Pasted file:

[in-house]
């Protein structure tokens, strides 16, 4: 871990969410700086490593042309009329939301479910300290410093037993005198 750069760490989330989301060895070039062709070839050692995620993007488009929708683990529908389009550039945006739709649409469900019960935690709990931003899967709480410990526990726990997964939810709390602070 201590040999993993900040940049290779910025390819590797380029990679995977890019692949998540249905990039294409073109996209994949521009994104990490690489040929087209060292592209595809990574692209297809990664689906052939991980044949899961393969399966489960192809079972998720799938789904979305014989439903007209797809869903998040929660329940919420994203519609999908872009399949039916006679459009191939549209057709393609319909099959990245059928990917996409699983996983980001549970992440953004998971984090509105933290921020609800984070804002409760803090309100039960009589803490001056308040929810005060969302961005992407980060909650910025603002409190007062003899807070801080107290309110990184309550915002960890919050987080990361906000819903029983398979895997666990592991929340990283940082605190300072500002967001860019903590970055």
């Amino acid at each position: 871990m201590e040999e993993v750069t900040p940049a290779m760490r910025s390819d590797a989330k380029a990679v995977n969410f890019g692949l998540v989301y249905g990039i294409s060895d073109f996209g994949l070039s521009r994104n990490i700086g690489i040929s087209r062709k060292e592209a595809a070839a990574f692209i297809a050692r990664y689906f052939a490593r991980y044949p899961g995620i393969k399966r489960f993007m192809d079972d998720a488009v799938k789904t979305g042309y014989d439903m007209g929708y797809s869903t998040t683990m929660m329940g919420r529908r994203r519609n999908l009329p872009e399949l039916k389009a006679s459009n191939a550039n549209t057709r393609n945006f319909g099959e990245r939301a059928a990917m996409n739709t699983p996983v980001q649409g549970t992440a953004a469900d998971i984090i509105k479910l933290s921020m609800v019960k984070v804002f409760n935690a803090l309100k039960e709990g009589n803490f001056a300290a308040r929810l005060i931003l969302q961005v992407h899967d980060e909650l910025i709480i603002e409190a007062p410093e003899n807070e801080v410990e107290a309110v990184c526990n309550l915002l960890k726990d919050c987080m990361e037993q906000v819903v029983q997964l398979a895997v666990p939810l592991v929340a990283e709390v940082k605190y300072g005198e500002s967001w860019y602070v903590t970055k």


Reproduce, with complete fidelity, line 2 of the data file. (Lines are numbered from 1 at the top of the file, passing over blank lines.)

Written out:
């Protein structure tokens, strides 16, 4: 871990969410700086490593042309009329939301479910300290410093037993005198 750069760490989330989301060895070039062709070839050692995620993007488009929708683990529908389009550039945006739709649409469900019960935690709990931003899967709480410990526990726990997964939810709390602070 201590040999993993900040940049290779910025390819590797380029990679995977890019692949998540249905990039294409073109996209994949521009994104990490690489040929087209060292592209595809990574692209297809990664689906052939991980044949899961393969399966489960192809079972998720799938789904979305014989439903007209797809869903998040929660329940919420994203519609999908872009399949039916006679459009191939549209057709393609319909099959990245059928990917996409699983996983980001549970992440953004998971984090509105933290921020609800984070804002409760803090309100039960009589803490001056308040929810005060969302961005992407980060909650910025603002409190007062003899807070801080107290309110990184309550915002960890919050987080990361906000819903029983398979895997666990592991929340990283940082605190300072500002967001860019903590970055």